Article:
When Spot was gone, Uncle Roy would occasionally squint out the window and solemnly announce:  "Spot’s gone out on maneuvers."  He admired the dog so much, he imagined he was protecting the front lines years after the Great War had ended.

A SPOT OF TROUBLE 

Spot’s friendly reputation suffered one significant blow.  My mother (Spot’s little girl) babysat for the bank manager, Mr. Wilson.  The Wilsons owned two nasty boxers who had a reputation for growling at people.  When mom babysat, Spot would meet her there; the boxers were always inside the home, looking out at him.  One day when Mom arrived at the Wilsons' house to babysit, they told her that Spot had been downtown morning before last – at the bank.  Spot, having pent up frustration at not being able to get to the growling dogs in their home, had waited for Mr. Wilson to go into the bank as he left the boxers alone in the open car.  When Mr. Wilson came out, the inside of his car was completely torn apart, and there were three dogs in there: two boxers...and Spot.  Surprisingly, the Wilsons relayed the story with amusement, and passed off the scuffle.  Mom’s mother nearly fainted when she heard what Spot had done.  Having a member of your own family conduct himself in this manner was totally unacceptable.

LUCKY DOG OF YESTERYEAR

There are many other stories about Spot, like when he spent the night outside (where he preferred to sleep in the good weather), growling at lumbering giants that slowly surrounded his family’s home while they slept.  How bad the family felt for not heeding Spots warnings of danger sooner than they did.  The first rays of dawn revealed thatan entire cow herd from a neighboring farm had taken up residence in their yard.  Spot had stood his ground, blocking the door, not knowing that the strange creatures had no intention of entering.

Spot lived to see his little girl become a married woman.  His thirteen years on this earth were full and free.  His “maneuvers” remain a mystery, and so they should, as every dog deserves his privacy.  His uncanny ability to locate his little girl, his carefully planned schedule and sly premeditation, will always be remembered, as will his unwavering devotion.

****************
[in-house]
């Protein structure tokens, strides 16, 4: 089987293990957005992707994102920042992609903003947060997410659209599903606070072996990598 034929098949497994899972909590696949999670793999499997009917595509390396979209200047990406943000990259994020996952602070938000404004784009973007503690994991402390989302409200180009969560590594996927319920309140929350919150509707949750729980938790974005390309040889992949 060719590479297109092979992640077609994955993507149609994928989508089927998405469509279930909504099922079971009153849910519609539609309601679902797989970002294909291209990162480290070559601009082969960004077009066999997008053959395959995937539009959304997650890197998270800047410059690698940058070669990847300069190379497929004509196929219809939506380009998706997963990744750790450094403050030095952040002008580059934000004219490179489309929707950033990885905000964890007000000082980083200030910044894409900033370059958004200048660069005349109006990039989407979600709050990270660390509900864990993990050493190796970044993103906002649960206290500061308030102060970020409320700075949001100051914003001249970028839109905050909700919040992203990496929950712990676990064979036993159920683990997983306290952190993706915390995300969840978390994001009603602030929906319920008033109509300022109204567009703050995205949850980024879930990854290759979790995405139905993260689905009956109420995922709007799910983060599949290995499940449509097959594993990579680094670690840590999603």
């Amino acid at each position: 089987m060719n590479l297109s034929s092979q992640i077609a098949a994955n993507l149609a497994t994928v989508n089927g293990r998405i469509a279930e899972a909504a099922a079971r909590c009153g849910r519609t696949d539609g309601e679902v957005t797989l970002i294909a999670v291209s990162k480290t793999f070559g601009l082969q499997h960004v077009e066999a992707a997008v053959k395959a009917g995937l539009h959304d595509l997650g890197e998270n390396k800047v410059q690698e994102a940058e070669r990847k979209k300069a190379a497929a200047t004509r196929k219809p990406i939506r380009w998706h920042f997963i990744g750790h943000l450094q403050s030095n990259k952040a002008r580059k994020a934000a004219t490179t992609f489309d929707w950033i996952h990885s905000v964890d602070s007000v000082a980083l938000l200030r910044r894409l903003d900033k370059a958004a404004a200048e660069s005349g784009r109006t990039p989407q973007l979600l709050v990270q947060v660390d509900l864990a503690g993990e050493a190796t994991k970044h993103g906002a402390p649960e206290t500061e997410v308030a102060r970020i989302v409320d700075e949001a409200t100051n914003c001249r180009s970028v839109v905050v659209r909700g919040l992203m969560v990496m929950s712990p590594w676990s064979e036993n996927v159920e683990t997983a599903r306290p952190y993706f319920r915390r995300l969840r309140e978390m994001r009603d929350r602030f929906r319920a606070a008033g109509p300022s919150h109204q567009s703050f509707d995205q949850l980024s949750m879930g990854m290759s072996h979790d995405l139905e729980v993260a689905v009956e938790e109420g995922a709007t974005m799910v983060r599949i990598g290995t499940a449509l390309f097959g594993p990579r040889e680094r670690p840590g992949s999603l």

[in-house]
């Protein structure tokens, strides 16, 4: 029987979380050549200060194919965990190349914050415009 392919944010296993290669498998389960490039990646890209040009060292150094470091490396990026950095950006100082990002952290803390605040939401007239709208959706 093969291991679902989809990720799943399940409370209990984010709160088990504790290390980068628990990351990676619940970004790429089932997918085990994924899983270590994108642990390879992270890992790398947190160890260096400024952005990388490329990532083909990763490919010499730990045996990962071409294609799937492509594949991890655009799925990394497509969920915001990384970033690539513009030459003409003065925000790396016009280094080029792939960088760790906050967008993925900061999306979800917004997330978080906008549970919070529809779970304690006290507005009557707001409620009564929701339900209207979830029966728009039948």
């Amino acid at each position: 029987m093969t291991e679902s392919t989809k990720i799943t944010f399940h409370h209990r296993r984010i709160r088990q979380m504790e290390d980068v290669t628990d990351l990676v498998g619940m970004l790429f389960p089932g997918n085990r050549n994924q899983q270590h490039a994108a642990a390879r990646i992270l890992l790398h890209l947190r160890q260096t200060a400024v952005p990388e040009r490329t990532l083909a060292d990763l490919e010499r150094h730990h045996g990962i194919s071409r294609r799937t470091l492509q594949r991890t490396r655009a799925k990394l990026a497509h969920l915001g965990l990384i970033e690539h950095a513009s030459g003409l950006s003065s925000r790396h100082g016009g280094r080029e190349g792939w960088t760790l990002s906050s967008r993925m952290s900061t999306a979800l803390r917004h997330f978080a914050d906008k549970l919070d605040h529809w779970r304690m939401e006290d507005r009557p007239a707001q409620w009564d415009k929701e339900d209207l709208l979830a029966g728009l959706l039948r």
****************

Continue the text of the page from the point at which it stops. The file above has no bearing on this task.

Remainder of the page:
Though advances in veterinary medicine have saved many a beloved pet, I think Spot would agree he was lucky to be an American dog of yesteryear…enjoying a freedom and security that few dogs today, let alone people, will ever know.

Susan D. Harris can be reached at http://susandharris.com.

Before dog licenses and leash laws; before doggie mohawks, colored hair and painted toenails; before $100 teeth cleaning, $800 vet bills, and humiliating Halloween costumes, there existed – in almost every sleepy town with a red brick school and a white church steeple – an extinct breed of canine I like to call the American dog.  He (or she) went by names like Old Shep, Old Dog Tray, or Spot.  This is the story of an American dog.

UNCLE ROY AND HIS PUPPY: SPOT'S ADVENTURE BEGINS 

My mother's uncle Roy was a WWI veteran.  He had been gassed in the trenches in France and was never quite the same again.  In the late 1930s, Roy’s wife left him, with nothing but their new puppy remaining.  Devastated and depressed, Roy realized he was unable to care for the pup.  He brought the little dog to his sister’s house.  She was married with six children, and the puppy was a welcome addition.  The puppy and the littlest child, my mother Arlene, would eventually become inseparable.  Thus began Spot’s long and adventurous journey. 

DOG ABOUT TOWN 

Spot was a mixed breed – cocker spaniel and something else.  He was white with tan spots and grew to about 40 pounds.  The entire family loved Spot, but he became Mom's dog and constant companion.  Spot had found his little girl for life.

Mom doesn’t remember the first day Spot met her when school let out, but it would become an impressive routine that lasted for years.

Even more impressive was when he started meeting her after Girl Scouts.  No matter what time Girl Scouts ended, he'd be sitting right outside.  The strange thing was, his little girl would leave school and go directly to Girl Scouts at the church.  So how did Spot know where to find her?

Even more mysterious was when Spot would show up to meet his little girl outside the movie theater, after an afternoon or evening movie.

Because of his travels, he became as much a part of the town as he was of his family.  "Arlene, your dog's out there waiting for you!" became a regular shout.  Dark winter nights and hot summer days –there was Spot, waiting. 

Spot loved every season.  He loved snow, and he loved kids, so it was only natural that he passed many a winter day at the sliding hill, enjoying both.

When the sunlight would slant a certain way, and the snow smelled just so, Spot knew that the yearly adventure of finding the right Christmas tree was approaching.  Every Christmas, Mom's brothers would journey deep into the woods to find the best Christmas tree ever.  They would be gone for hours…but Spot wouldn’t have missed it for the world.